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‘Sweet spot’, to me, means risk is building in asset classes such as bonds and equities.
The term suggests that everyone should be getting involved with the ‘trade of year’ - which is what is happening - and more and more funds are piling in to equities across the globe.
As investment risk appetite balloons due to this so-called ‘sweet spot’, how high can markets move as central banks continue to push the accommodative button?
Will the bloated equity markets find a random event and violently react to the underlying issues or will they just power ahead as investors ignore the underlying fundamentals because of a yield 200 basis points or more above the domestic cash rate?
The momentum is clearly telling me the next move is still to the upside. We never like to go against the trend as the market will always prove you wrong well before you prove it wrong.
However, a cause for concern and the reason why I see risk in the markets becoming a real issue is the fact price to earnings ratios (P/E) are starting to have double-digit two handles, making them well and truly above historical averages.
P/E ratios are not a perfect way to price a security or indices but P/Es do give the best indication of whether earnings are justifying the price levels. I see the risk build-up in the market as a bottom-up issue – the actuals are not meeting expectations.
Earnings are sluggish, companies are consolidating and cutting costs rather than using the current bottom of the cycle to buy up depressed assets for future growth. For the past three years, the EPS growth seen has been down to consolidation rather than business growth whether you look to China, Europe or even the US where things are improving.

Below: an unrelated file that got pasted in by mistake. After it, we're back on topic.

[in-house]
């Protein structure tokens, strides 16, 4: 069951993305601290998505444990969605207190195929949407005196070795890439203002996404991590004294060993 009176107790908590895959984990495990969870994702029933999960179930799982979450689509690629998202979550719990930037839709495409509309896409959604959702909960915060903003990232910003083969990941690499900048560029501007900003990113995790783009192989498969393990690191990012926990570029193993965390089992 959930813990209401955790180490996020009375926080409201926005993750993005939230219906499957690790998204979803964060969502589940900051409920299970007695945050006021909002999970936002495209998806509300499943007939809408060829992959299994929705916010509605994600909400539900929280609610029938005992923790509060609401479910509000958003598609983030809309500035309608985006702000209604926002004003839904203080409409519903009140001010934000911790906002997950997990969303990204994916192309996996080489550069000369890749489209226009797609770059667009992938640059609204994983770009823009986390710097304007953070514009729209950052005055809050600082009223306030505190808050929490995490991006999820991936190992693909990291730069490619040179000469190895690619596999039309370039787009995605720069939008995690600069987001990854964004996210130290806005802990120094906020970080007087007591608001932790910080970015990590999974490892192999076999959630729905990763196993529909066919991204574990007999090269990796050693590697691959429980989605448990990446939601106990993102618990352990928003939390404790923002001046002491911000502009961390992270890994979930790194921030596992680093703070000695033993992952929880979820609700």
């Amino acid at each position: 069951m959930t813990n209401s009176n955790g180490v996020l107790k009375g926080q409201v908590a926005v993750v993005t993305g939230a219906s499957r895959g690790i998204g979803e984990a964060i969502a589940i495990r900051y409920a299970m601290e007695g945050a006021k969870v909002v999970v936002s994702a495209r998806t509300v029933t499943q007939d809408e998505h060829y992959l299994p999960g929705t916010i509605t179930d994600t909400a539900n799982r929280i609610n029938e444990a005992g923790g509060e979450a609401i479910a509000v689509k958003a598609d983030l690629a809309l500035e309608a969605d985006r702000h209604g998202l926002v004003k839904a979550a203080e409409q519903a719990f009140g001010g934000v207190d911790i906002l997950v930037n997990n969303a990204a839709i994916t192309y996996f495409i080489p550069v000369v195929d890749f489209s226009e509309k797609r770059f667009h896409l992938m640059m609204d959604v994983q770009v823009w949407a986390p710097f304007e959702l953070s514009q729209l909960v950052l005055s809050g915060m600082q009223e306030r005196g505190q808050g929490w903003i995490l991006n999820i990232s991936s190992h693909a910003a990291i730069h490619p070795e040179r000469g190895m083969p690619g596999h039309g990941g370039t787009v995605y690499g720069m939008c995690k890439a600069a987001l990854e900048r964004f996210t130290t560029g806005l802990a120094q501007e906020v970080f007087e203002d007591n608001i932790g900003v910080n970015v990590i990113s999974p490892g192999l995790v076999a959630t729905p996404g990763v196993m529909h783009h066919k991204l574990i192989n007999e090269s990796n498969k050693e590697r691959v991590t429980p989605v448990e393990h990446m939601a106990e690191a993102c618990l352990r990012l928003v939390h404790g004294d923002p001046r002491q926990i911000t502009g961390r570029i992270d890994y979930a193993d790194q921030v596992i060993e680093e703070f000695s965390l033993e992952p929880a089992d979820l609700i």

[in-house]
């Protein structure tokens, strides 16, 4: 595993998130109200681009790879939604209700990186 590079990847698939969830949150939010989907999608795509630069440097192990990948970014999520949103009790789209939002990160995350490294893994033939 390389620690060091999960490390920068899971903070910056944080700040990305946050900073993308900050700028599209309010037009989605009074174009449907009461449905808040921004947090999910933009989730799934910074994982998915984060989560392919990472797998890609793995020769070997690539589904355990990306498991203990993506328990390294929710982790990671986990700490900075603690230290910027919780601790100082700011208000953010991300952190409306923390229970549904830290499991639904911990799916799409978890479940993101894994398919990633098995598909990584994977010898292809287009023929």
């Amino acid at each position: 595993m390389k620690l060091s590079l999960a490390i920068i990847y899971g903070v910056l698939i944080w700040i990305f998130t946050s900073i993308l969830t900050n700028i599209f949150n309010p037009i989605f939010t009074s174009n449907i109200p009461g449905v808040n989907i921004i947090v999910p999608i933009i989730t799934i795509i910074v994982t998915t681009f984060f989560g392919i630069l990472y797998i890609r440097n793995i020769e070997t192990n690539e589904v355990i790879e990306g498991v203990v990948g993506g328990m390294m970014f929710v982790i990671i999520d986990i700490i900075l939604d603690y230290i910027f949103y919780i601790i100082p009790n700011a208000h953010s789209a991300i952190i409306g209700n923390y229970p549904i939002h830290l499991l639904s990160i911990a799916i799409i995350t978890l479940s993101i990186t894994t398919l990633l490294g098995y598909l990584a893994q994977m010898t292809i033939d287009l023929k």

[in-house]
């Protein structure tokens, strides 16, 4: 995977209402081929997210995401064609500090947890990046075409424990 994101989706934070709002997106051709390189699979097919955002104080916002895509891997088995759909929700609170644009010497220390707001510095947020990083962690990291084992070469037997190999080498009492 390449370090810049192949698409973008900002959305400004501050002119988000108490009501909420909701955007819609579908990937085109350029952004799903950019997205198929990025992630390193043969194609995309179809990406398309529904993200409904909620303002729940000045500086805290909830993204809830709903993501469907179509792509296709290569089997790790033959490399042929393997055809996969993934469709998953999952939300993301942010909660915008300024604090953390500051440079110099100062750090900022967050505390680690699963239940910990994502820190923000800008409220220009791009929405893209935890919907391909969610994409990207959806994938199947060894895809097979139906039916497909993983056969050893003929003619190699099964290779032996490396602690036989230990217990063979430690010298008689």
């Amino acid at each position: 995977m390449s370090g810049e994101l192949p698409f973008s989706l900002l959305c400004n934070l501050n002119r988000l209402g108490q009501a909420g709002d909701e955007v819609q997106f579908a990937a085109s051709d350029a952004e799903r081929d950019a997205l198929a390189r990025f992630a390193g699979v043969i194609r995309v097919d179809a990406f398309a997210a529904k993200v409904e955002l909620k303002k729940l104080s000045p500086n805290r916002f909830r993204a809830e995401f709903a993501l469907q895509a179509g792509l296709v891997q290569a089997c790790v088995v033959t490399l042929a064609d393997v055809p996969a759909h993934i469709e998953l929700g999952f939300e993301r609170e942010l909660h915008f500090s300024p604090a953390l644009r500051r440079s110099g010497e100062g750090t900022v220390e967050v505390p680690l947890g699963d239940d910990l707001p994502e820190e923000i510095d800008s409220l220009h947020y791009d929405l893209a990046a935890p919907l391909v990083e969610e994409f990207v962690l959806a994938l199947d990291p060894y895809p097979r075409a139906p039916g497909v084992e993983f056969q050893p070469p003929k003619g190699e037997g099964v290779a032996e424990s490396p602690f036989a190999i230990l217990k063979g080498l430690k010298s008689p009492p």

Here are the current P/E ratios for a few major indices around the world:
The S&P is trading on a P/E of 18.63 times
The FTSE: 24.04 time earnings
The DAX: 20.07 times earnings
The Nikkei: 22.36 time earnings
The ASX 200: 21.11 time earnings
Although forward P/E ratios for the above indices are lower, they are all higher than historical levels and are premised on the idea earnings will improve significantly – there are risks to these assumptions too.
How will it end?
I see two major risks to the current scenario:
The first is the slow burn of capital erosion. The drive into yield at the expense of total return and capital growth could see a very subtle hit to the market.
The second is what happens when the ‘sweet spot’ evaporates? The Fed got an upside surprise in new housing overnight – is that a further sign the US is at full employment? Could they move earlier than expected? However slight the move in the Fed funds rate is, it will cause investors to challenge the reasoning for the lofty P/Es and cause the hot money to look for the exit.
Ahead of the Australian open
We are calling the market higher by 10 points to 5979, a suggestion the 6000 level will be tested again. The drive will likely come from more hot money piling into the yield trade as the interbank market crossed over 100% chance of a May rate cut on the back of the Chinese manufacturing data. It settled at 98.7%, having risen to 100.75%. The risk here is clear – what happens if Glenn Stevens holds off again?